What does a Mediator and Arbitrator do?

Median Pay $60,670
Growth Rate 10%
Citation Retrieved from BLS.gov

An arbitrator and mediator often work in the legal services industry or in local and state governments attempting to resolve conflicts between opposing parties outside of the court system. An arbitrator and mediator’s ultimate goal is to encourage and facilitate negotiations and dialogue between conflicting parties with the goal of reaching acceptable agreements for both sides. However, here is the difference is between the two.
An arbitrator is a person or group appointed to settle a dispute outside of the court system. They will hear testimony from the individuals in dispute and make a decision. This process is less formal that going to court.

Watch a Video:

Find a College

A mediator does not hear evidence or make a decision, they assist two disputing parties communicate and reach a settlement with one another.

How to Become a Mediator or Arbitrator

mediator working

Educational requirements for arbitrators and mediators may vary because many have expertise in a particular field that they help settle disputes within. In some instances, a bachelor’s degree is sufficient in their field of knowledge. However, some may have advanced degrees in business administration or law. Colleges and universities may offer a 2-year master’s degree, certificate program, or doctoral degree in conflict resolution or dispute.

An arbitrator is most often a retired judge, business professional, or lawyer. Independent mediation programs, colleges, and local and national mediation membership organizations provide training that most states require before an applicant can practice in court-appointed or state-funded mediation cases. This usually means you would need to complete of 20-40 hours of training.

Job Description of a Mediator and Arbitrator

An arbitrator and mediator help parties settle disputes and reach mutual agreements through communication and dialog. They attempt to satisfy disputes by clarifying needs, issues, and concerns and would usually conduct meetings in the initial process. They clarify procedural issues like time requirements, fees, or witnesses. They would be responsible for setting up appointments, conducting interviews from witnesses or claimants, and reach conclusions through their knowledge of policy, law, and regulation.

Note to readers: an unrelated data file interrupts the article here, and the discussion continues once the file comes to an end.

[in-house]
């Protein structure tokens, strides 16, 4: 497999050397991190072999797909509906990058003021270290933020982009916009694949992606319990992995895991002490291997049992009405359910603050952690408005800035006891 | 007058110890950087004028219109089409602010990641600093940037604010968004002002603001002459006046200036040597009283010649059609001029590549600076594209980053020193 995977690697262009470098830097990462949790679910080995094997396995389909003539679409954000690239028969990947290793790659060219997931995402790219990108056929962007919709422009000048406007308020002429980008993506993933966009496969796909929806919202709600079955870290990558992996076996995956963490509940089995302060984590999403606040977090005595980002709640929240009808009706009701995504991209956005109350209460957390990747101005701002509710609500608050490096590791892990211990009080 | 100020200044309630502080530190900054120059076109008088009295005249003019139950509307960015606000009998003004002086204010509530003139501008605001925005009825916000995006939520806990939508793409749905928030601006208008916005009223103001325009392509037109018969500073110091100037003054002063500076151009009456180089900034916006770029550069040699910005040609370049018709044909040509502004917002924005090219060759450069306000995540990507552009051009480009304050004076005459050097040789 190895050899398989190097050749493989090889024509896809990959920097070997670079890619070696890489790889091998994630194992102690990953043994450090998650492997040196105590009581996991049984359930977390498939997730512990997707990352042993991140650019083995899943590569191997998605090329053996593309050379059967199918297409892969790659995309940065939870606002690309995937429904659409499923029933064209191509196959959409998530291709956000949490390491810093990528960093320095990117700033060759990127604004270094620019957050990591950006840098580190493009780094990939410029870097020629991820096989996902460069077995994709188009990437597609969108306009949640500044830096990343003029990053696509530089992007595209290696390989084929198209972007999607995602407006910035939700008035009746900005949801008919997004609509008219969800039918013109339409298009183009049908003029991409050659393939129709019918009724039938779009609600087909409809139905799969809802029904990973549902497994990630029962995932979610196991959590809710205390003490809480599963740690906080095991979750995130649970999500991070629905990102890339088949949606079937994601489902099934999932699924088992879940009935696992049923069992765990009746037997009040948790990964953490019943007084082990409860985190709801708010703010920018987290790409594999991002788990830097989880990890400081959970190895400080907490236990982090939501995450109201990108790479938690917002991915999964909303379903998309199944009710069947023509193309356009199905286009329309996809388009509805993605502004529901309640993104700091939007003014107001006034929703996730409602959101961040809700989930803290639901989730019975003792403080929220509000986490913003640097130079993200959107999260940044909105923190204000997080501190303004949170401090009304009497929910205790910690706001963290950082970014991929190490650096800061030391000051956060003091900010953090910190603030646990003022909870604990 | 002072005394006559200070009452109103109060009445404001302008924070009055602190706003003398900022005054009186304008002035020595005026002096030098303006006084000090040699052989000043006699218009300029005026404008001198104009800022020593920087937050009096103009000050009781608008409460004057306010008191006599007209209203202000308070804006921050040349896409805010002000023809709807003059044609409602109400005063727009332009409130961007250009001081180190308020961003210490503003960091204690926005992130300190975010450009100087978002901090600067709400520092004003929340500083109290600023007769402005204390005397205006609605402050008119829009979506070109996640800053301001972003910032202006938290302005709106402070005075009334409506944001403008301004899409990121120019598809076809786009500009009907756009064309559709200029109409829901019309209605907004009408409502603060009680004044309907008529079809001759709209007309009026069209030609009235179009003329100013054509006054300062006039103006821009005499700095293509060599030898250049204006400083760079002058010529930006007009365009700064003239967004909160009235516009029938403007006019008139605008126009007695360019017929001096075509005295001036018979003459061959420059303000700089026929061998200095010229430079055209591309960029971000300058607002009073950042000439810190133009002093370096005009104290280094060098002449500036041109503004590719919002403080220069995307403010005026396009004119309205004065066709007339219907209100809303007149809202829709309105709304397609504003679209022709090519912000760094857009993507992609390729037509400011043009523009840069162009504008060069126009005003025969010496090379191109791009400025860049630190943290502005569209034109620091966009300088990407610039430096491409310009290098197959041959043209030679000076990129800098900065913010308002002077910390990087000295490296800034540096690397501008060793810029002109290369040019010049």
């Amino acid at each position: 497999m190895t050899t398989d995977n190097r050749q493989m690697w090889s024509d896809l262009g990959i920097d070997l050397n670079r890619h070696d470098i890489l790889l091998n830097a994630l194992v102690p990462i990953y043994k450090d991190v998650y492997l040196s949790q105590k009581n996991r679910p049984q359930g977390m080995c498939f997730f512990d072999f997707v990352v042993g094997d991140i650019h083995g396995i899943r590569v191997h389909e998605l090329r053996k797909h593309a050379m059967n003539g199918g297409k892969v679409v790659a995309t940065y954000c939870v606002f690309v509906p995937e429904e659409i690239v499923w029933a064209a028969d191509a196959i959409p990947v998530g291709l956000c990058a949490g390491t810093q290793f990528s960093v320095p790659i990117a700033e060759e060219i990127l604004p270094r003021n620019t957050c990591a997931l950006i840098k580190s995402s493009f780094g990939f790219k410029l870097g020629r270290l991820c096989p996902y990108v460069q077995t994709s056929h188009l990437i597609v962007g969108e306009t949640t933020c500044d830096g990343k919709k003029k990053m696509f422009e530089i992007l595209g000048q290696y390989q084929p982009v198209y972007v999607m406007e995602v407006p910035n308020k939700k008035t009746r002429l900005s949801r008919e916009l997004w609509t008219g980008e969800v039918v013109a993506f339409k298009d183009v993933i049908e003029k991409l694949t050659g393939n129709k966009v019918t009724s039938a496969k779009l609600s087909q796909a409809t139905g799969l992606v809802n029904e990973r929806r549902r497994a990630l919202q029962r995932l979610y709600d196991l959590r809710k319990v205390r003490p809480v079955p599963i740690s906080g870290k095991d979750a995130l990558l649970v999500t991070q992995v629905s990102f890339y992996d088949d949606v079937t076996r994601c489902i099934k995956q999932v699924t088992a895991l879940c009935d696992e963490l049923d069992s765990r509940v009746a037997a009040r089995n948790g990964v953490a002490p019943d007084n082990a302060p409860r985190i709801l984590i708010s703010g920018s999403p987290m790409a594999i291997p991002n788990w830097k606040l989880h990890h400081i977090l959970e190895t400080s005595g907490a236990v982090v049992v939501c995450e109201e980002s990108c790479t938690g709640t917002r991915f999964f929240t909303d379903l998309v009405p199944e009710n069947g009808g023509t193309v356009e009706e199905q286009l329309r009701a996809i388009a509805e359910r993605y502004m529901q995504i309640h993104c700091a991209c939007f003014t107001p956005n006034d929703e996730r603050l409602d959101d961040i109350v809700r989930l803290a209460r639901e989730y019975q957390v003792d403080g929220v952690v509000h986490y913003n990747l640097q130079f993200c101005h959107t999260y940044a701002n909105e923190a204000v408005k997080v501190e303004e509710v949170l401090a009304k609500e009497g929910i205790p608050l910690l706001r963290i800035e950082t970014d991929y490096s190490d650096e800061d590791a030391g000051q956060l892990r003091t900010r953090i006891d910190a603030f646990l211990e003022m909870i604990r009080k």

An arbitrator and mediator listens carefully to both sides of the opposing parties and strives to settle disputes outside the court system. Mediators are neutral parties that help resolve disputes, however make no decisions. Arbitrators hear disputes and make impartial decisions.

Mediator and Arbitrator Career Video Transcript

Many people involved in legal disputes prefer to resolve their differences in a meeting room instead of court to save costs or maintain a more informal, flexible atmosphere. Arbitrators, mediators, and conciliators facilitate dialogue between disputing parties to help resolve conflicts without entering a court room. Arbitrators, mediators, and conciliators hold private hearings to clarify the issues and interests of all involved, and encourage parties to find areas of mutual agreement.

Though closely related, the three work somewhat differently. Arbitrators hear and decide disputes. They are usually attorneys, retired judges, or business professionals with expertise in a particular field. Their cases may be legally (or voluntarily) referred for arbitration. Mediators are neutral parties who facilitate discussions to reach a satisfactory agreement. If no agreement is reached, they may choose different options, often the court system.

Conciliators are similar to mediators, except that they typically meet with the parties separately, and then make recommendations. Most arbitrators, mediators, and conciliators work full time, in either legal services, government, or non-profit organizations, and may travel to different sites for negotiations. Most people who work in these fields have education in another field, such as law or business management, or experience in an industry related to the dispute. Advanced degrees or certificates in dispute or conflict resolution may qualify candidates for some positions.

Article Citations

Bureau of Labor Statistics, U.S. Department of Labor, Occupational Outlook Handbook, Arbitrators, Mediators, and Conciliators.

National Center for O*NET Development. 23-1022.00. O*NET OnLine.

The career video is in the public domain from the U. S. Department of Labor, Employment and Training Administration.